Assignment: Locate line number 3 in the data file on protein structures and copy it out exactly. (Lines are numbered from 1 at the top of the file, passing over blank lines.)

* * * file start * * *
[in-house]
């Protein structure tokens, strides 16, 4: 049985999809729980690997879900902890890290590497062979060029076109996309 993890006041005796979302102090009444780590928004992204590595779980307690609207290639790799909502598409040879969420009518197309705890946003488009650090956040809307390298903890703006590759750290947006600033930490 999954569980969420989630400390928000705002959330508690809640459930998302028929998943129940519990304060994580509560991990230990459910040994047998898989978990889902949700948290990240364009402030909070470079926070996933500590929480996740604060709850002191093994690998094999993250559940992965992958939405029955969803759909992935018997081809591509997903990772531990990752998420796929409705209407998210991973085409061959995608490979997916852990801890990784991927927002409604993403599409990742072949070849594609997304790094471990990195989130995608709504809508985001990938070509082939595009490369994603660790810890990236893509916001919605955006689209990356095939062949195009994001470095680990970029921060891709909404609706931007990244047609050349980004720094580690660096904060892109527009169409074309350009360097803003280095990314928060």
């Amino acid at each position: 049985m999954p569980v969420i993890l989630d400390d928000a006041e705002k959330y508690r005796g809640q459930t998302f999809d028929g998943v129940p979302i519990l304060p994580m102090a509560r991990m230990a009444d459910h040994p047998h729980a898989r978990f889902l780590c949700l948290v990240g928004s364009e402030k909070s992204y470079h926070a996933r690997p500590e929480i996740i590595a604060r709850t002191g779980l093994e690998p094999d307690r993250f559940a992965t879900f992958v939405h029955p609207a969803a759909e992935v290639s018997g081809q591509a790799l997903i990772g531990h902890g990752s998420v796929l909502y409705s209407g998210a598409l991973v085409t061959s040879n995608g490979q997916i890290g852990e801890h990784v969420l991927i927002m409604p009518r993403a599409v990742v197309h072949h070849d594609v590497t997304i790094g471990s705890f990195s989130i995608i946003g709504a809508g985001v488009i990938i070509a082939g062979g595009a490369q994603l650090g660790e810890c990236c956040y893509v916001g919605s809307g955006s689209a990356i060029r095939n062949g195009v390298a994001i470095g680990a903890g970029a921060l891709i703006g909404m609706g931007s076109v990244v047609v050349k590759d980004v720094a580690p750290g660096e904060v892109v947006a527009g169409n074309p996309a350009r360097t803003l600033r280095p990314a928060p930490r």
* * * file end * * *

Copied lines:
């Amino acid at each position: 049985m999954p569980v969420i993890l989630d400390d928000a006041e705002k959330y508690r005796g809640q459930t998302f999809d028929g998943v129940p979302i519990l304060p994580m102090a509560r991990m230990a009444d459910h040994p047998h729980a898989r978990f889902l780590c949700l948290v990240g928004s364009e402030k909070s992204y470079h926070a996933r690997p500590e929480i996740i590595a604060r709850t002191g779980l093994e690998p094999d307690r993250f559940a992965t879900f992958v939405h029955p609207a969803a759909e992935v290639s018997g081809q591509a790799l997903i990772g531990h902890g990752s998420v796929l909502y409705s209407g998210a598409l991973v085409t061959s040879n995608g490979q997916i890290g852990e801890h990784v969420l991927i927002m409604p009518r993403a599409v990742v197309h072949h070849d594609v590497t997304i790094g471990s705890f990195s989130i995608i946003g709504a809508g985001v488009i990938i070509a082939g062979g595009a490369q994603l650090g660790e810890c990236c956040y893509v916001g919605s809307g955006s689209a990356i060029r095939n062949g195009v390298a994001i470095g680990a903890g970029a921060l891709i703006g909404m609706g931007s076109v990244v047609v050349k590759d980004v720094a580690p750290g660096e904060v892109v947006a527009g169409n074309p996309a350009r360097t803003l600033r280095p990314a928060p930490r």